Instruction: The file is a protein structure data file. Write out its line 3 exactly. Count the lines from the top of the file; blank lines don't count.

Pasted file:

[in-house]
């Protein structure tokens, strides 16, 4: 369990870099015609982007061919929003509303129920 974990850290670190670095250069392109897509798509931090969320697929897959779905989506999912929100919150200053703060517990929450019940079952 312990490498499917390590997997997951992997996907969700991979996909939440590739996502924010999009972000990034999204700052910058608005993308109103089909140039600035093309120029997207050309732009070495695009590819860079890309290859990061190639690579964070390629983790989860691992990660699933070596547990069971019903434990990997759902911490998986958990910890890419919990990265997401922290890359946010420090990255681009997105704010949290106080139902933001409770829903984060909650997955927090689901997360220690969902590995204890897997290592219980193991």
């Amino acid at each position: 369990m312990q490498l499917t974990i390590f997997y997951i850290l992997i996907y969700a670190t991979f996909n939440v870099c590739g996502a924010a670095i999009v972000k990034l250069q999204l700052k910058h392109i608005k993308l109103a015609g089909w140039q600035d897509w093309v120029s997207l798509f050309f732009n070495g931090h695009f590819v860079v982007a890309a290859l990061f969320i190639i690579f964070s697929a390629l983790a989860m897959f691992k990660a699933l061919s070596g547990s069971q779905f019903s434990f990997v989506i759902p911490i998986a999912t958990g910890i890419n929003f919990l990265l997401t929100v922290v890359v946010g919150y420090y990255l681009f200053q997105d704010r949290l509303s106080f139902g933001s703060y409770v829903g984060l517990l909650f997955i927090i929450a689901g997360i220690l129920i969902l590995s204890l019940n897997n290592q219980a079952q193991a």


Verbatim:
């Amino acid at each position: 369990m312990q490498l499917t974990i390590f997997y997951i850290l992997i996907y969700a670190t991979f996909n939440v870099c590739g996502a924010a670095i999009v972000k990034l250069q999204l700052k910058h392109i608005k993308l109103a015609g089909w140039q600035d897509w093309v120029s997207l798509f050309f732009n070495g931090h695009f590819v860079v982007a890309a290859l990061f969320i190639i690579f964070s697929a390629l983790a989860m897959f691992k990660a699933l061919s070596g547990s069971q779905f019903s434990f990997v989506i759902p911490i998986a999912t958990g910890i890419n929003f919990l990265l997401t929100v922290v890359v946010g919150y420090y990255l681009f200053q997105d704010r949290l509303s106080f139902g933001s703060y409770v829903g984060l517990l909650f997955i927090i929450a689901g997360i220690l129920i969902l590995s204890l019940n897997n290592q219980a079952q193991a």